Fungal allergy including allergic rhinitis and asthma results from exposure to spores. Airborne fungal spores occur widely and are important causes of allergic respiratory disease worldwide. Many fungi can cause IgE-mediated hypersensitivity in people. The most common allergic fungi belong to the genera Aspergillus, Alternaria, Cladosporium, and Penicillium. Some allergens from these genera have been characterized. Many studies of fungal allergy prevalence, diagnosis, and immunotherapy have been done, while more research is needed to prevent, diagnose and treat fungal allergy. In immunotherapy, patients are desensitized through the administration of increasing doses of allergen that gradually decreases the IgE-dominated response. Subcutaneous immunotherapy is the common route of administration and consists of injections of allergen extract. Fungal extract immunotherapy has been used to treat Alternaria alternata allergy, but requires long term administration and may have potential side effects including anaphylaxis. A safer, more effective, and shorter treatment like peptide immunotherapy is needed for patient desensitization. This thesis covers the current status of some common fungal allergens and the possible use of peptide immunotherapy for fungal allergy. The aim of my study was to characterize potential peptides for immunotherapy from A. alternata and Aspergillus fumigatus. We derived peptides from A. alternata that had several advantages. They are 15 amino acids in length to reduce IgE cross-linking. They are promiscuous for HLA Class II binding to cover large patient populations. They are derived from all known allergens involved in a particular allergic condition, and they are tested with immune cells from actual human trial study population for optimal selection and blending of multiple immunologically active peptides. We predicted Alta a 1 T-cell epitopes using the Pro Pred algorithm. Each peptide contained one or more T-cell epitopes shown to bind one or more Class II MHC molecules by Proimmune assay. For peptide confirmation, IL-4 ELISPOT of Alternaria allergic patient and control peripheral blood mononuclear cells (PBMCs) were conducted. My study analyzed the signal sequence of some allergens of A. alternata and A. fumigatus. The signal sequence region of A. alternata and A. fumigatus allergens was predicted by the SIGNALP algorithm. Allergens with signal sequences were subjected to ProPred analysis to identify T-cell epitopes present and to identify those with high promiscuity to Class II MHC molecules. Multiple peptides were identified that met this criteria. These peptides were submitted for Proimmune analysis and several peptides were found to show in vitro binding to Class II MHC molecules and were thus shown to be strong T-cell epitope candidates. Our results generated potential peptides that could be used for fungal allergy immunotherapy.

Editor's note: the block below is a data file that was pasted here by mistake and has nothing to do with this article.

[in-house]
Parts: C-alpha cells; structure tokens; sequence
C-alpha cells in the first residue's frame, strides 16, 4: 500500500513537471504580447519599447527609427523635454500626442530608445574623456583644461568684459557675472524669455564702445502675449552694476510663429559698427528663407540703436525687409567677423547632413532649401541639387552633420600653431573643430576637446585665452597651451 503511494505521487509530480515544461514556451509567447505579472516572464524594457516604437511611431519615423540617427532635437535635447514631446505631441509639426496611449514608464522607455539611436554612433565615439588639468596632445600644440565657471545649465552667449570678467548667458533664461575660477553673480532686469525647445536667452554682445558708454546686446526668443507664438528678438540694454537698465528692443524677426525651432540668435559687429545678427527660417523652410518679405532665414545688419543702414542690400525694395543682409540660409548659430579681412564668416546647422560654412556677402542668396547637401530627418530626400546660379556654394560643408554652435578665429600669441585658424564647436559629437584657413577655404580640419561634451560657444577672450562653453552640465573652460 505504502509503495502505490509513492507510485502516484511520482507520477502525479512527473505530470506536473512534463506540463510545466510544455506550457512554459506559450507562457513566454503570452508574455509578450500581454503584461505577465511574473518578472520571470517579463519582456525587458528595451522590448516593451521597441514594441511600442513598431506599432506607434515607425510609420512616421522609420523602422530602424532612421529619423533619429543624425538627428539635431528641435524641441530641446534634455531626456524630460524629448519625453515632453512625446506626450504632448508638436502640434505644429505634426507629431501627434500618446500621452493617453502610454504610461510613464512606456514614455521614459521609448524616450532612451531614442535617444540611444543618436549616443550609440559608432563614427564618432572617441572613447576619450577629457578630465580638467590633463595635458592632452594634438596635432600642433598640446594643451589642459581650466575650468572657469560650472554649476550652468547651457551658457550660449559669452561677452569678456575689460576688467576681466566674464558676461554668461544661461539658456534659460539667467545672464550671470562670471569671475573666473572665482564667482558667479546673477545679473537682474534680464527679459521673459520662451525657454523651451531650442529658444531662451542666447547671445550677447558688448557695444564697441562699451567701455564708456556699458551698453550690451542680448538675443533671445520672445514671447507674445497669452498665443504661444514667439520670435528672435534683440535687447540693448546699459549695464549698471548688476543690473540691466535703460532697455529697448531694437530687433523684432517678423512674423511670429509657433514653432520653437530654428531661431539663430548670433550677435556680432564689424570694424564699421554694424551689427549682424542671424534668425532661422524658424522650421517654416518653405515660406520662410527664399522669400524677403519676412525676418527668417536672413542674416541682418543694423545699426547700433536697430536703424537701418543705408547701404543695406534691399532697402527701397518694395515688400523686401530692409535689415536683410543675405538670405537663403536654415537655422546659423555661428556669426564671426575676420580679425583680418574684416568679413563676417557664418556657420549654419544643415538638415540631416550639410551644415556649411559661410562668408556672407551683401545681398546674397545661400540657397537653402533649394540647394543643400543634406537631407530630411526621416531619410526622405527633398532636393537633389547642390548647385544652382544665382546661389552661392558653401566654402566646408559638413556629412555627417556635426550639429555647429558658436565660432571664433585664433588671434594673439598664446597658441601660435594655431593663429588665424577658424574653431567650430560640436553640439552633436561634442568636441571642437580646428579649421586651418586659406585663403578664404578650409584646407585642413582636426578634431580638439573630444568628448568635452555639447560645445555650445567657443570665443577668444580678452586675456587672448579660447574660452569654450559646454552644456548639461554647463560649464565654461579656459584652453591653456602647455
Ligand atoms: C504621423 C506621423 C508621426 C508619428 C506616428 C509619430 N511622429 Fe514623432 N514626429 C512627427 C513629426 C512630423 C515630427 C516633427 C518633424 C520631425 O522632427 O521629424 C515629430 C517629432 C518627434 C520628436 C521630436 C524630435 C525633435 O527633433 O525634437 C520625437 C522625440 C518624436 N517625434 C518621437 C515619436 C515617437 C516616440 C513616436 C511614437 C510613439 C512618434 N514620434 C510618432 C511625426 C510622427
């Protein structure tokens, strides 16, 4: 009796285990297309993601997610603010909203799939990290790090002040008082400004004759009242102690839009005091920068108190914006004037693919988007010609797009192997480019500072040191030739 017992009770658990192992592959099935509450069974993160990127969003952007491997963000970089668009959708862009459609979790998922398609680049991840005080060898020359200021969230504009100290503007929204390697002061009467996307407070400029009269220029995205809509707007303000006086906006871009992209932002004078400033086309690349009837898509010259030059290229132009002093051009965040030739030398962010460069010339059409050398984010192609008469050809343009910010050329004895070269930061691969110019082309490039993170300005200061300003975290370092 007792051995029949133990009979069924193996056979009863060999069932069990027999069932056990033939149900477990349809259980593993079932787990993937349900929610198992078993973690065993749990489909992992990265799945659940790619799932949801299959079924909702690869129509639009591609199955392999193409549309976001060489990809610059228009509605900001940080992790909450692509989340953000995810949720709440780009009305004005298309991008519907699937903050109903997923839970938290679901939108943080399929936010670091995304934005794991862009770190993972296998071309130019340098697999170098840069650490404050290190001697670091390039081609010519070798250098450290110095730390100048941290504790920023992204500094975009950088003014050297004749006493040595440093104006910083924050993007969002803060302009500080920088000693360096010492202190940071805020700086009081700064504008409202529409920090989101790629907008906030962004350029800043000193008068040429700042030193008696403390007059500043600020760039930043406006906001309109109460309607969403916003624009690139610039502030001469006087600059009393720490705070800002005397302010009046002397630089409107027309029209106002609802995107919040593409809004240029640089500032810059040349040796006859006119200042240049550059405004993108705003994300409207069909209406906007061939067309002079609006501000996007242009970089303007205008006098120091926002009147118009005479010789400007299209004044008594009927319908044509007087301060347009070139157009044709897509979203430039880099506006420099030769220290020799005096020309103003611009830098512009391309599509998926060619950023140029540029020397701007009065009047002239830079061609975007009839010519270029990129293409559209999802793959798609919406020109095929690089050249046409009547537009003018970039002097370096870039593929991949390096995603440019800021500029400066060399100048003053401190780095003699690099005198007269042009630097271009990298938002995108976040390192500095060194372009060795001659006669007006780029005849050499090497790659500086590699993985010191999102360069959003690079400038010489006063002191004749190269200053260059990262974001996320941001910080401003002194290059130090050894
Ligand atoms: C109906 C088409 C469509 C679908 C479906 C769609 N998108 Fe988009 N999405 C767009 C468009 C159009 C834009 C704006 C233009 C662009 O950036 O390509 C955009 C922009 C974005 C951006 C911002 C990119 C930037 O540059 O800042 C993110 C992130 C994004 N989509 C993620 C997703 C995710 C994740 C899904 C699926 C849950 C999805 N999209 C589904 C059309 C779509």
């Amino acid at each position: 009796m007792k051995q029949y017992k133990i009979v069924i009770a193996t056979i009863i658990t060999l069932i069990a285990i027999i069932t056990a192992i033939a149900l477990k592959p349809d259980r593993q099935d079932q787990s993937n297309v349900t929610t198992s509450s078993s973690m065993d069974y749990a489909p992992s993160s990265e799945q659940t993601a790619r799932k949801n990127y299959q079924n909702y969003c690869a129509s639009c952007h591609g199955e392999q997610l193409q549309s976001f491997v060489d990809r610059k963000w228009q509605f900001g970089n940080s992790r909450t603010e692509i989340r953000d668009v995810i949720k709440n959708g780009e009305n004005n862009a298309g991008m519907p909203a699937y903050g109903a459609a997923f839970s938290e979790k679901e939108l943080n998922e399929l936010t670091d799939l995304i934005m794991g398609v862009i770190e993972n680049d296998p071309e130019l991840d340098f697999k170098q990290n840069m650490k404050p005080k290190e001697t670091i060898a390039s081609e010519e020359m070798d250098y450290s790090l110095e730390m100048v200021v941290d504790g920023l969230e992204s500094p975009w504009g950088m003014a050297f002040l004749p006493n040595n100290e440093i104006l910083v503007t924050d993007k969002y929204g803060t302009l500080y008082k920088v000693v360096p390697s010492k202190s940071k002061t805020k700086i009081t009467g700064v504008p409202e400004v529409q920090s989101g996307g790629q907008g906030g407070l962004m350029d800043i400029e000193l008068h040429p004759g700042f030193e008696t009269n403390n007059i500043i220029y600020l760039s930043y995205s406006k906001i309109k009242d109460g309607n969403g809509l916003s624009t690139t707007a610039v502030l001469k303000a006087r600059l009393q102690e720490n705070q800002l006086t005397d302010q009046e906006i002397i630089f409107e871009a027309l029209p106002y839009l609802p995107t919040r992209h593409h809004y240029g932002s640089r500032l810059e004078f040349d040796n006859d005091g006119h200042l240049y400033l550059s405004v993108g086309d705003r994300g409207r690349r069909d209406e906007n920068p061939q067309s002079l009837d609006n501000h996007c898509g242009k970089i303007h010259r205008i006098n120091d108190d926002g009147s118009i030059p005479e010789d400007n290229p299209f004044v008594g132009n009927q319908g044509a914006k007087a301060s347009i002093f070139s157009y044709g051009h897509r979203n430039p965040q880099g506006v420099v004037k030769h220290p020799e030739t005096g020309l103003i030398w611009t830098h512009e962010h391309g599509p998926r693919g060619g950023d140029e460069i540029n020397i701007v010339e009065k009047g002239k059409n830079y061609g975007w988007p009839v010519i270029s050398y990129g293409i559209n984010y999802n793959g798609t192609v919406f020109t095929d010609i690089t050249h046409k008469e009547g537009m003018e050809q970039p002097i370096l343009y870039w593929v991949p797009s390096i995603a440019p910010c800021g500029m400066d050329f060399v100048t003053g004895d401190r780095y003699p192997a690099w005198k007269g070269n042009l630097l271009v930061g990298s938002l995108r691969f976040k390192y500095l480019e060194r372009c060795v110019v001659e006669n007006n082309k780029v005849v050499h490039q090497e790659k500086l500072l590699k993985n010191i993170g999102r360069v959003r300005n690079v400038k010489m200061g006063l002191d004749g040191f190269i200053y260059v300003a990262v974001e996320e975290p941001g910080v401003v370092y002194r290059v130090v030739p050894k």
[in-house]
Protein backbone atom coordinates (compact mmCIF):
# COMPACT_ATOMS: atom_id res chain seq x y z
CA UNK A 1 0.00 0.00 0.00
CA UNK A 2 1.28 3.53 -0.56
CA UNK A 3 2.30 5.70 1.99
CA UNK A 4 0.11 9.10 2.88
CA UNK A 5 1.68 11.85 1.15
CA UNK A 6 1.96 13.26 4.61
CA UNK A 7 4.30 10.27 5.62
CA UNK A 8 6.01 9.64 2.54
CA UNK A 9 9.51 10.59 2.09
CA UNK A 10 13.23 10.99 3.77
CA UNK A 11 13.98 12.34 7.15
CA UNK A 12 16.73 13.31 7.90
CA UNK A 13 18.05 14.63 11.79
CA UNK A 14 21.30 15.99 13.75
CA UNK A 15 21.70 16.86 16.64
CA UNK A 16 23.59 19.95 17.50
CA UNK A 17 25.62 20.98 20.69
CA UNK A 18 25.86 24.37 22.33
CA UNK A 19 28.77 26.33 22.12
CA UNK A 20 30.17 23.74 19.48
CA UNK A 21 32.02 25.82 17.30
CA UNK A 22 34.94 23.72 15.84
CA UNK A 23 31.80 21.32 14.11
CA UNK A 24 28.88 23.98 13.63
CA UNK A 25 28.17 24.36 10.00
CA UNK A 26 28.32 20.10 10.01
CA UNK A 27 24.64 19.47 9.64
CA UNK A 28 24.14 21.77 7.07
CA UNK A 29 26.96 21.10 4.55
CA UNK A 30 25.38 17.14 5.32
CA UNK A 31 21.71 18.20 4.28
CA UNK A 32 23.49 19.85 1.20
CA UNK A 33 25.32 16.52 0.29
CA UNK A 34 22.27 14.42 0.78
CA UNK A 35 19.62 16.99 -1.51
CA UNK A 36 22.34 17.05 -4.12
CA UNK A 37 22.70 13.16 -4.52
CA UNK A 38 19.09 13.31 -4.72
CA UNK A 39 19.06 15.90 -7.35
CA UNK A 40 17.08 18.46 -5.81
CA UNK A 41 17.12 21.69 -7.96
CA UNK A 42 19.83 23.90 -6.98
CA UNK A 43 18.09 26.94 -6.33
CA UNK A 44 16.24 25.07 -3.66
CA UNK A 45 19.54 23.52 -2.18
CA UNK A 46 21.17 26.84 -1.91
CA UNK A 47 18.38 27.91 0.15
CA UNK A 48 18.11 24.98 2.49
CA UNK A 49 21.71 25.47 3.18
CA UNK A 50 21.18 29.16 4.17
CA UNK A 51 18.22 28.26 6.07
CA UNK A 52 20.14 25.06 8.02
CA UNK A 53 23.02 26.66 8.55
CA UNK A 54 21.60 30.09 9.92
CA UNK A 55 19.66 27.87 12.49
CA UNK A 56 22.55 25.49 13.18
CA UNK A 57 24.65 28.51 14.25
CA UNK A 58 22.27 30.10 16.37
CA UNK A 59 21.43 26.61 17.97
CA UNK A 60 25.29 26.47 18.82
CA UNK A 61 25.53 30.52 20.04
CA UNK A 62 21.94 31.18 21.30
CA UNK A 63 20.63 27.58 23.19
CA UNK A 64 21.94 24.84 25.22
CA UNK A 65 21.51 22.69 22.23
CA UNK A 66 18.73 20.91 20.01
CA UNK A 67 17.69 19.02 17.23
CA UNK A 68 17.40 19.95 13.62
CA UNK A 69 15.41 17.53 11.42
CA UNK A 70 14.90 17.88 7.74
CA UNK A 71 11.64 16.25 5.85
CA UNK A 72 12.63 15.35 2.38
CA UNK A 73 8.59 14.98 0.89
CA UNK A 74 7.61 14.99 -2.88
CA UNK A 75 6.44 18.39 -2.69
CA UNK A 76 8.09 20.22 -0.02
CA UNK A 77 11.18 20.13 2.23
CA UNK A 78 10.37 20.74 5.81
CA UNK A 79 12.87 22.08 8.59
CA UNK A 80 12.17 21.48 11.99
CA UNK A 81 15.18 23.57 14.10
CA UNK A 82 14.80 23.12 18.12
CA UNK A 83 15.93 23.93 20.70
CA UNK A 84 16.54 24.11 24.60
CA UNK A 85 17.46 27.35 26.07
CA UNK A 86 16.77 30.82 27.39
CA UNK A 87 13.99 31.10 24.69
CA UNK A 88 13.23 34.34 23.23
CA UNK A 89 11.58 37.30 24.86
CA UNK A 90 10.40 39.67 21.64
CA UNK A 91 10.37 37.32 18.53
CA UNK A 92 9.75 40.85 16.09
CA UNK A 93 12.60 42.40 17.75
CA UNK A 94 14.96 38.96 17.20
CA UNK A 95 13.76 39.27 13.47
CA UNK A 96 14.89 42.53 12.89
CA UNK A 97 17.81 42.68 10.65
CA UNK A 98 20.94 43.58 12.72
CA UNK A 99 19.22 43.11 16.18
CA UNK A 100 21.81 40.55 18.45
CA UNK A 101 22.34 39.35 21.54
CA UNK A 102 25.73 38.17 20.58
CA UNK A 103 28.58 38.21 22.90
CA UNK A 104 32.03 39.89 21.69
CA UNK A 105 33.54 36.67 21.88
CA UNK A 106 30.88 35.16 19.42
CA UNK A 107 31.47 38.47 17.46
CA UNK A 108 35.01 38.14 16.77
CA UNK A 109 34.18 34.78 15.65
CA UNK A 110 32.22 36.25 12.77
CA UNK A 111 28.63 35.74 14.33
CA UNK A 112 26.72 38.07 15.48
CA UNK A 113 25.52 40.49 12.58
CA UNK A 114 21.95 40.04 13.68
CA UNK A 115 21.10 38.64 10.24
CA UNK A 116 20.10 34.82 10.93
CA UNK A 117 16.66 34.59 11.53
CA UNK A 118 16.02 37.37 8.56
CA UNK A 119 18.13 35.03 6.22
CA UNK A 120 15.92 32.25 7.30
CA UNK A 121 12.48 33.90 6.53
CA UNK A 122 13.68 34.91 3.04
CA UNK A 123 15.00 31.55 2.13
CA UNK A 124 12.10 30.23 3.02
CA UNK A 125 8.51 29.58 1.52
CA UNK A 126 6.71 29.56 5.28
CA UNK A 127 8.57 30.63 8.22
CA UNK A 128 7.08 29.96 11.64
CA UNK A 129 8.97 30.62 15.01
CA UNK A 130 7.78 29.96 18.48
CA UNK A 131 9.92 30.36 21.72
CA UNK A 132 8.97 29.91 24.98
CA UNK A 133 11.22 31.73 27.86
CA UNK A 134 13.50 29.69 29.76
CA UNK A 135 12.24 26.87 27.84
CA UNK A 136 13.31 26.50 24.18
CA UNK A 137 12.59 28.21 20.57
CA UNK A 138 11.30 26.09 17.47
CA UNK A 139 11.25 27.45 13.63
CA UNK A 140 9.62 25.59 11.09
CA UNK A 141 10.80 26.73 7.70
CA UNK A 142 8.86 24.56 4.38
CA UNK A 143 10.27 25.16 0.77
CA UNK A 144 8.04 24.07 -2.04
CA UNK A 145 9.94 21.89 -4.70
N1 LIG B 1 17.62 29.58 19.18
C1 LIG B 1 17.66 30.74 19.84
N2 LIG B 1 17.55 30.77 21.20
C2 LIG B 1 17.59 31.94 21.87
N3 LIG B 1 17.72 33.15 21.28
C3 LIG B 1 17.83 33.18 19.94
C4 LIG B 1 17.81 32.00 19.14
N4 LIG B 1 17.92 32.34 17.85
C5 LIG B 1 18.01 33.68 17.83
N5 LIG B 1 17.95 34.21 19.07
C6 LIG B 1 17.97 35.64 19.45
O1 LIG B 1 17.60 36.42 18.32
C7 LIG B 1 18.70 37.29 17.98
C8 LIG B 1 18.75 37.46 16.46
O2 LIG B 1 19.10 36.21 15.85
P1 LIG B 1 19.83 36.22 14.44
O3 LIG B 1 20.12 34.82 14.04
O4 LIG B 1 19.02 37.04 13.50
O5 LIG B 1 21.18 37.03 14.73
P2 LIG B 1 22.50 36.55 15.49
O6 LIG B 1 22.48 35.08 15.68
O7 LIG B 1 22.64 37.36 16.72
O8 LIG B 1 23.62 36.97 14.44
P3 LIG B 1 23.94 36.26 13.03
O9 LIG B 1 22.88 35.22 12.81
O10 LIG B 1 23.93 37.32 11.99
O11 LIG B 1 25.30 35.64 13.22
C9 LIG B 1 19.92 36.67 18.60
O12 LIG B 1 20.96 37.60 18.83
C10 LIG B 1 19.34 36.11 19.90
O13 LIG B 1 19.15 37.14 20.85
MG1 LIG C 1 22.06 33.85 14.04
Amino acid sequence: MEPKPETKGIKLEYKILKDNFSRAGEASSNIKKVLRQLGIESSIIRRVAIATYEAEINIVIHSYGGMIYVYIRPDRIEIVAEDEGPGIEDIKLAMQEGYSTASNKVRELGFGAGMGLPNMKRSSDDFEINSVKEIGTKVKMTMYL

|Date of Award||31 Dec 2016|
- The University of Manchester
|Supervisor||Geoffrey Robson (Supervisor)|